Qaeda kingdom rises on ruins of Timbuktu amidst rivers of blood
Islamist rebels in northern Mali took hoes and chisels to the tombs of ancient Muslim saints in the city of Timbuktu for a second day, ignoring international pleas to halt their campaign of destruction.
After smashing three ancient tombs on Saturday, the Islamist militants who consider the World Heritage shrines idolatrous, set about wrecking four mausoleums at the cemetery of Djingareyber, a local journalist said.
Mali's government and the international community have expressed horror and outrage at the destruction of cultural treasures in the fabled city, an ancient desert crossroads and centre of learning known as the "City of 333 Saints".
On Saturday the Islamists destroyed the tombs of Sidi Mahmoud, Sidi Moctar and Alpha Moya, and on Sunday attacked Cheikh el-Kebir's mausoleum as residents stood by helplessly.
Crying "Allahu Akbar" (God is Great), the men circled the cemetery clasping tools such as chisels and hoes, but did not have construction vehicles that were used in Saturday's rampage.
"There are many of us watching them destroy the mausoleum. It hurts but we can't do anything. These madmen are armed, we can't do anything but they will be cursed that is for sure," the journalist said on condition of anonymity.
The cemetery is situated in the south of Timbuktu in the suburb of the eponymous Djingareyber mosque built in 1327.
In addition to three historic mosques, Timbuktu is home to 16 cemeteries and mausoleums, according to the UNESCO website.
The Islamist fighters from Ansar Dine (Defenders of Faith) are among the Al-Qaeda-linked armed groups which occupied the north of Mali in the chaos that emerged after a March coup in Bamako.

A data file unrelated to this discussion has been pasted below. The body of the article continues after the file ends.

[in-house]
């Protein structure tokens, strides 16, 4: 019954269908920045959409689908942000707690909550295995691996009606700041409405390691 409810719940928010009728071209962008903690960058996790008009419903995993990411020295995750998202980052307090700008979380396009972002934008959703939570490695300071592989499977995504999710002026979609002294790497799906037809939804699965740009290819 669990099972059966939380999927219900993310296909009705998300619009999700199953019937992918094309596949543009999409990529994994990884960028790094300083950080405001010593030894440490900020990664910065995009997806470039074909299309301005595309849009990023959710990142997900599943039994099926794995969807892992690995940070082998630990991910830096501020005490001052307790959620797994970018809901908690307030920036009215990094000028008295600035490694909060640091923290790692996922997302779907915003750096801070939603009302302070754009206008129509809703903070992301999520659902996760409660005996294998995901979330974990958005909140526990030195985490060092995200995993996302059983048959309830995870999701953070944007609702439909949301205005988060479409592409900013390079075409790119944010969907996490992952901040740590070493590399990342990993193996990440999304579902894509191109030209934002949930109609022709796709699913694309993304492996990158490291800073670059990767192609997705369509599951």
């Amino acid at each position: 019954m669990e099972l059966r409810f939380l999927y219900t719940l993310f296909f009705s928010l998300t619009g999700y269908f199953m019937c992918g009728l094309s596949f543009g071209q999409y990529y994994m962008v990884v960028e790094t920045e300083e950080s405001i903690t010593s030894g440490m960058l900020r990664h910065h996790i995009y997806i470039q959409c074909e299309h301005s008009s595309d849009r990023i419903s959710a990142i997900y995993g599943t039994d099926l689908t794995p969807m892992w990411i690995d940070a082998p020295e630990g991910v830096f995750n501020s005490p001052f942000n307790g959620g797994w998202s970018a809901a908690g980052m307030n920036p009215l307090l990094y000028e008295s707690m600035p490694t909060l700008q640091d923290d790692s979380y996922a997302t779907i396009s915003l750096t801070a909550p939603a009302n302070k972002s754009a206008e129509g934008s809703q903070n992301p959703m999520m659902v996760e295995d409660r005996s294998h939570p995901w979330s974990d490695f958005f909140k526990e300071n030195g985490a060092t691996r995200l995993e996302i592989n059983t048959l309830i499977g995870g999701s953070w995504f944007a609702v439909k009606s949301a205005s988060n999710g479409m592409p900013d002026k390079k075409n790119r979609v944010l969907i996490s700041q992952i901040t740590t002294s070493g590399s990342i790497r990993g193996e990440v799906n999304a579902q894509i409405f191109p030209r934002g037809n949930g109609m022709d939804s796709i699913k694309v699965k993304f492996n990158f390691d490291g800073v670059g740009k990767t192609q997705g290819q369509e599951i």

Their presence in Timbuktu prompted UNESCO to on Thursday list the city as an endangered site because of the continuing violence in northern Mali and in the wake of an attack on a 15th century tomb in May.
"God is unique. All of this is haram (forbidden in Islam). We are all Muslims. UNESCO is what?" a spokesman for Ansar Dine, Sanda Ould Boumama, said on Saturday.
He said the group was acting in the name of God and would "destroy every mausoleum in the city. All of them, without exception".
Mali's Culture and Tourism Minister Diallo Fadima Toure on Sunday urged the UN to take action to preserve her country's heritage.
"Mali exhorts the UN to take concrete steps to stop these crimes against the cultural heritage of my people," Toure told UNESCO's annual meeting in the Russian city of Saint Petersburg.
The attacks were reminiscent of the Taliban blowing up the giant Buddhas of the Bamiyan valley in Afghanistan -- an ancient Buddhist shrine on the Silk Road and a world heritage site -- in 2001 after branding them un-Islamic.
The Malian government has denounced the "destructive fury, comparable to war crimes" as pleas poured in for a halt to the Islamist rampage.
UNESCO session chairwoman Yeleonor Mitrofanova told a meeting in Saint Petersburg that the destruction was tragic.
"I appeal to all those engaged in the conflict in Timbuktu to exercise their responsibility -- for the sake of future generations, spare the legacy of their past," she said.
In a matter of months Mali has gone from one of West Africa's stable democracies to a nation gripped by deadly chaos.
The March 22 coup eased the way for Tuareg separatist rebels -- descendants of those who founded Timbuktu in the fifth century -- to carry out the armed takeover of an area larger than France they consider their homeland.
However the previously unknown Ansar Dine group fighting on their flanks seized the upper hand, openly allied with Al-Qaeda in the Islamic Maghreb, and have since pushed the Tuareg from all positions of power.
The international community fears the vast desert area will become a new haven for terrorist activity and the Islamists have threatened any country that joins a possible military intervention force in Mali.